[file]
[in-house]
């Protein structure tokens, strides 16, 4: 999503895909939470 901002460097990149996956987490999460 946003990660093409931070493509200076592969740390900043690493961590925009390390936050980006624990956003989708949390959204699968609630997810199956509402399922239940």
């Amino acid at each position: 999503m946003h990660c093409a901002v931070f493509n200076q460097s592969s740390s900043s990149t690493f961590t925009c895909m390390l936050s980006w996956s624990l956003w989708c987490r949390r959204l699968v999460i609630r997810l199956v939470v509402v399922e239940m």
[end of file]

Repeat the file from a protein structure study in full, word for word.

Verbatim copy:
[in-house]
């Protein structure tokens, strides 16, 4: 999503895909939470 901002460097990149996956987490999460 946003990660093409931070493509200076592969740390900043690493961590925009390390936050980006624990956003989708949390959204699968609630997810199956509402399922239940």
């Amino acid at each position: 999503m946003h990660c093409a901002v931070f493509n200076q460097s592969s740390s900043s990149t690493f961590t925009c895909m390390l936050s980006w996956s624990l956003w989708c987490r949390r959204l699968v999460i609630r997810l199956v939470v509402v399922e239940m």